Dubai: UAE astronaut Sultan Al Neyadi today announced his participation in a breakthrough diabetes research project in space.
Government of Dubai Media Office tweeted a video in which Al Neyadi explained the details of the Maleth project that aims to advance medicine for treating type 2 diabetes, in a collaborative effort between international entities, including the Mohammed Bin Rashid Space Centre (MBRSC) in Dubai.
With this experiment, Al Neyadi said, “the scientists aim to improve the efficiency of treating diabetic foot ulcers and make a real difference in the lives of people affected by this condition”.
Extending his greetings to Earth in the video, Al Neyadi said he had the privilege of supporting the “interesting research experiment in biomedical science and healthcare, which uses the space environment to conduct research, which is strongly relevant to life on Earth”.
He highlighted that diabetes is a chronic health condition that affects how your body turns food into energy and close to half a billion people are living with diabetes worldwide, and the number is projected to increase in the years to come.
The study aims to identify important biomarkers found in the human skin microbiome that can potentially be targeted for therapy.
If the ulcer gets infected, it could lead to a serious condition, such as gangrene, when the tissue around the ulcer dies. It could even require amputation in extreme cases.
Diabetes related complications, such as poor blood circulation and high blood-sugar levels, cause foot ulcers. Diabetic often have a slower healing rate, that’s why it’s very important to treat the foot ulcer before it turns serious.
Medications, good hygiene and suitable footwear are some ways to prevent or treat foot ulcers.
“Skin tissue samples of patients from both Malta and Saudi Arabia populations are integrated in this experiment here in the ICE Cubes facility in the European Columbus module [on the International Space Station (ISS)].”
Europe’s commercial research facility on the ISS, called ICE Cubes or International Commercial Experiment Cubes service, offers “plug-and-play” installation for cube-sized experiments in microgravity.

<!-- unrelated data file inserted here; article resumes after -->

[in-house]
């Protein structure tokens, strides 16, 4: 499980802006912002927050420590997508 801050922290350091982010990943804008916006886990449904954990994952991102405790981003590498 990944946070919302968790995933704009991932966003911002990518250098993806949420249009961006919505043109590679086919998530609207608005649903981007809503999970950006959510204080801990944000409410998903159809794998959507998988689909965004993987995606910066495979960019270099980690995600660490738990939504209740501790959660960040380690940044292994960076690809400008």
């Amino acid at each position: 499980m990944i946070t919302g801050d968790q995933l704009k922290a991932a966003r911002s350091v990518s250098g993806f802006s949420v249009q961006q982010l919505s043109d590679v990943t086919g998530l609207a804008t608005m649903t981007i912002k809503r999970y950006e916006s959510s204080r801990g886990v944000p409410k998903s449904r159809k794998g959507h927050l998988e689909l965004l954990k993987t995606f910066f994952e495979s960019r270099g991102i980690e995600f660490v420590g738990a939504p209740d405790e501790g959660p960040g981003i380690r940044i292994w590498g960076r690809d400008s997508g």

In the video, Al Neyadi can be seen installing Maleth experiment cubes in the ICE Cubes Facility.
The Maleth experiment is led by biomedical scientists at the University of Malta, in collaboration with scientists from King Faisal Specialist Hospital and Research Centre in Saudi Arabia, Weill Cornell Medicine in the USA, and the Mohammed bin Rashid Space Center in the UAE. Al Neyadi said all of these entities will benefit from the resulting data and share it with the world.
“This experiment is just the beginning of what we can achieve together through international collaboration. And as a UAE astronaut, I’m happy to contribute and I’m confident that the results of this project will inspire future generations to pursue their dreams and make a positive impact on the world,” he added.
More about Maleth
According to the European Space Agency (ESA), Project Maleth is led by Professor Joseph Borg, a molecular geneticist and biomedical laboratory scientist from the University of Malta.
Two experiments have already been conducted on the ISS and enabled by the ICE Cubes service, the commercial service provider in partnership with ESA.
In 2021, Project Maleth, the first ever Maltese space mission, sent skin samples from patients with diabetic foot ulcers (DFUs) to be cultured on the ISS.
In 2022, Maleth II flew to the same space laboratory to follow up on the first research results and conduct additional studies on yeast cells to observe how they would react to the space environment.
“This time, the Maleth III will consist of another follow up research on the diabetic foot ulcers (DFUs) experiment. This time the samples [human skin tissue and microbiome] went from three diabetic patients from the Saudi hospital King Faisal Specialist Hospital and Research Centre and three normal controls from Malta,” said ESA.
Maleth III will also sequence the full genomes of human DNA and microbes in partnership with Weill Cornell Medicine.
The samples were launched to the ISS with SpaceX CRS-27 cargo ship in March.